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A great value alternative to Côte Rôtie

From Matt Wall's forthcoming article on great value alternatives to Côte Rôtie, Pierre Gaillard's 2016 St Joseph 'Clos du Cuminaile' is a lovely wine to drink now ( there  2015 is still building). Matt scored it 92 points and reviewed it as follows: 'From a 40-year-old vineyard in Chavanay, grapes were fully destemmed. It’s showing blackberry, bonfire ashes and blackcurrant leaf aromas. 2016 was not the most concentrated vintage, so it’s medium-bodied but very smooth in the mouth. The finish is lifted and fresh, with bright berry acidity. Quite lean and transparent, this is mostly based around fresh acidity, with fine, slight tannins and a granitic spine.' (Not the most contemporary looking label but the wine is extremely drinkable!) We have, of course, tasted it ourselves a couple of times recently and found it to be on the lighter side of Syrah - St Joseph can range from red to black fruit character and be light and pretty or dense and demanding (for the latte

Girardin's return

When Justin Girardin, nephew of the famous Vincent, sent me through his 2021 list, I was struck by the fact that, even with some modest price rises, his wines offer remarkably good value for Burgundies of this quality. Where can you find a grower's Santenay at Premier Cru level under £30 these days? Answer: chez Girardin. Yes, we have been working with Justin and his family for several years and even have a (very) few bottles left of some of his 2012 Premier Cru wines - bottled under Justin's father Jacques' name - which are drinking fabulously now: smooth and unctuous with velvety tannins and soft Pinot fruit (Clos Rousseau) and a little more typical Santenay black fruit character from the Maladières  lieu dit . Both tried recently and a few bottles of each reserved for us (hence the reduced quantities available). The 2013 vintage was very successful here, perhaps more so than the 2013, defying the region generally. A simple explanation can be offered for this: Justin has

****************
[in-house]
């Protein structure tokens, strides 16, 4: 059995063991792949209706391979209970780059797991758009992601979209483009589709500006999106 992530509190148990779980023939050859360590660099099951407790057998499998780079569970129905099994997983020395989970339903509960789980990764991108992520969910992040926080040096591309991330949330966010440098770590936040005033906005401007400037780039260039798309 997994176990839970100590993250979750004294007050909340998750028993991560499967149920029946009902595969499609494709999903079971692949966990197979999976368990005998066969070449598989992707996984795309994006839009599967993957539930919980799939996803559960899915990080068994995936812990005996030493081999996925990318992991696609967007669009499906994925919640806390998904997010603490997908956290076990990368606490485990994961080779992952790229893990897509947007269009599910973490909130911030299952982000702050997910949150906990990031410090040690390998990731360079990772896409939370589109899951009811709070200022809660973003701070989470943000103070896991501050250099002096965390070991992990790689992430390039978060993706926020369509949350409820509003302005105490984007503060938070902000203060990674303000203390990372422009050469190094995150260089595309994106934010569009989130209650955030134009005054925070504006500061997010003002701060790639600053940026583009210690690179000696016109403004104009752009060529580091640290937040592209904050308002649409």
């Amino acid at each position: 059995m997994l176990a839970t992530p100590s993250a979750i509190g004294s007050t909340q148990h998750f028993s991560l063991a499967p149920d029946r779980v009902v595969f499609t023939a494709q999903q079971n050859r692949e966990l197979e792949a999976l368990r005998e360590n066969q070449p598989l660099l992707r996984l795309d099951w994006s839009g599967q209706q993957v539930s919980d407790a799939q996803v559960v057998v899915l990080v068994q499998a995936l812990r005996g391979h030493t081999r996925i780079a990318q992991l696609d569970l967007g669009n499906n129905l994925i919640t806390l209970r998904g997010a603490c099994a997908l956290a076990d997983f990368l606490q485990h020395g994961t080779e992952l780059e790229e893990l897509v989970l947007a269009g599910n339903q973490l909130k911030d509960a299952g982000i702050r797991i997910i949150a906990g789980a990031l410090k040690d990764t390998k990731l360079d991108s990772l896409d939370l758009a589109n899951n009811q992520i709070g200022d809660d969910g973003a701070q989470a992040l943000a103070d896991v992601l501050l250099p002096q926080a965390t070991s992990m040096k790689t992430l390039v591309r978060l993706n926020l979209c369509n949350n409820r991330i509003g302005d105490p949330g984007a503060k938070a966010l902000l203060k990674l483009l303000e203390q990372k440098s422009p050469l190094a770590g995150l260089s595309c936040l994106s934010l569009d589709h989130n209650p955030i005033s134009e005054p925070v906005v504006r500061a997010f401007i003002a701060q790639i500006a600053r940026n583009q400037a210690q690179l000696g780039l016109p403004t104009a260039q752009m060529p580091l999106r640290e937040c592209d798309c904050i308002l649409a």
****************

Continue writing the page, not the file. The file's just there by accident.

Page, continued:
TN: Ste Anne's Rouvieres - the story of a Mourvedre's coming of age

With our profile of Domaine Ste-Anne this week, I suddenly realised it is months since we last tasted the pure Mourvedre cuvee, Rouvières (2015 vintage). Last time, some time early in 2020, I think, the fruit was still quite masked by the tannins. They're still there but more as a supporting act to the red-black fruit which lingers well on the palate. Some nice acidity too. Next taste: after some bread and Château Juvenal olive oil (sorry, sold out and there isn't going to be any available this year), the tannins are thrown further into the background (well, mid-ground. There's no denying them but it wouldn't be Mourvèdre without them) and the fruit becomes quite masterful. Add to the mix some well-matured Epoisses, the wine brings out the intensity of this cheese so well but the fruit carries through. Comté further softens the tannins and brings out some spiciness: svelte is the word. Next, to pair it with some Bercovici  salami, 'The Barolo' being the obvious

Estate Profile: the truly excellent Domaine Ste-Anne